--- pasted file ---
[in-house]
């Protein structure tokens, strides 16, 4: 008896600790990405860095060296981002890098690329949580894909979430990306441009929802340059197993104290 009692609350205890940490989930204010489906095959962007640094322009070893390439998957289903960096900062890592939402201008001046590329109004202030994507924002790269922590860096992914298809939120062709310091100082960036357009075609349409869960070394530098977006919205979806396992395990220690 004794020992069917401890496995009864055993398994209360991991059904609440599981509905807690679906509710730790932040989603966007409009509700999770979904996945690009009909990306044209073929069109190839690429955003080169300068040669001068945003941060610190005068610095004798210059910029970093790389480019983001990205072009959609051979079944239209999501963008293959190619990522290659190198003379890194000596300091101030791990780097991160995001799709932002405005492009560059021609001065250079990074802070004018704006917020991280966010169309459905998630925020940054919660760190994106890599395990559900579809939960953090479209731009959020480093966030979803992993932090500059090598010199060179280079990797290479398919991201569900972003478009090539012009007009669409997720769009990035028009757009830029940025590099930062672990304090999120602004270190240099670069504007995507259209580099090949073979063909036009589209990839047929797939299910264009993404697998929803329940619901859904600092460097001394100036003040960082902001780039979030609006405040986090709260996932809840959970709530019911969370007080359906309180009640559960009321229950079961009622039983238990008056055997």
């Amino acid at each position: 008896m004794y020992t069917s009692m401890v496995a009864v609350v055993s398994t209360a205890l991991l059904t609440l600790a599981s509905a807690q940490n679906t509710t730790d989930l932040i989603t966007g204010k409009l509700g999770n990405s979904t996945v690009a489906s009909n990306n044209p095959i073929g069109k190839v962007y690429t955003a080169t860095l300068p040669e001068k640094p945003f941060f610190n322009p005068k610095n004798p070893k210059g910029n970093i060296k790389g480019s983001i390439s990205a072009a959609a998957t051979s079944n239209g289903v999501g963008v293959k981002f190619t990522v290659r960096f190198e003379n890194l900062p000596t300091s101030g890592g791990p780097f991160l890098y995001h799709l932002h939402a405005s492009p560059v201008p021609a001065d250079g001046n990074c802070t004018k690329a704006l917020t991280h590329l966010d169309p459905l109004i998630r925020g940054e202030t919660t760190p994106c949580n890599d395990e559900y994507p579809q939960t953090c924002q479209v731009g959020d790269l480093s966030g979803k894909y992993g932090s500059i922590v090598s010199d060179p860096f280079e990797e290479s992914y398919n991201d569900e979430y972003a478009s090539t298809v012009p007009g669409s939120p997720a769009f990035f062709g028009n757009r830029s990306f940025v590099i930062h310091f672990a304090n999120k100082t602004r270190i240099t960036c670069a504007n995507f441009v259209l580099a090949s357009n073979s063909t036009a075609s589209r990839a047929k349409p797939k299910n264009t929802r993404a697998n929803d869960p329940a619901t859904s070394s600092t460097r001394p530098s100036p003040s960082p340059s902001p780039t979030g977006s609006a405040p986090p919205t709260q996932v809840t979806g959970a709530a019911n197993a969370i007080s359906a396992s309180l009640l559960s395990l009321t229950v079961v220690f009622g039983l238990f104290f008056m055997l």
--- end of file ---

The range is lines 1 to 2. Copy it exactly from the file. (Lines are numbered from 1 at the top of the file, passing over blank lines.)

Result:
[in-house]
């Protein structure tokens, strides 16, 4: 008896600790990405860095060296981002890098690329949580894909979430990306441009929802340059197993104290 009692609350205890940490989930204010489906095959962007640094322009070893390439998957289903960096900062890592939402201008001046590329109004202030994507924002790269922590860096992914298809939120062709310091100082960036357009075609349409869960070394530098977006919205979806396992395990220690 004794020992069917401890496995009864055993398994209360991991059904609440599981509905807690679906509710730790932040989603966007409009509700999770979904996945690009009909990306044209073929069109190839690429955003080169300068040669001068945003941060610190005068610095004798210059910029970093790389480019983001990205072009959609051979079944239209999501963008293959190619990522290659190198003379890194000596300091101030791990780097991160995001799709932002405005492009560059021609001065250079990074802070004018704006917020991280966010169309459905998630925020940054919660760190994106890599395990559900579809939960953090479209731009959020480093966030979803992993932090500059090598010199060179280079990797290479398919991201569900972003478009090539012009007009669409997720769009990035028009757009830029940025590099930062672990304090999120602004270190240099670069504007995507259209580099090949073979063909036009589209990839047929797939299910264009993404697998929803329940619901859904600092460097001394100036003040960082902001780039979030609006405040986090709260996932809840959970709530019911969370007080359906309180009640559960009321229950079961009622039983238990008056055997």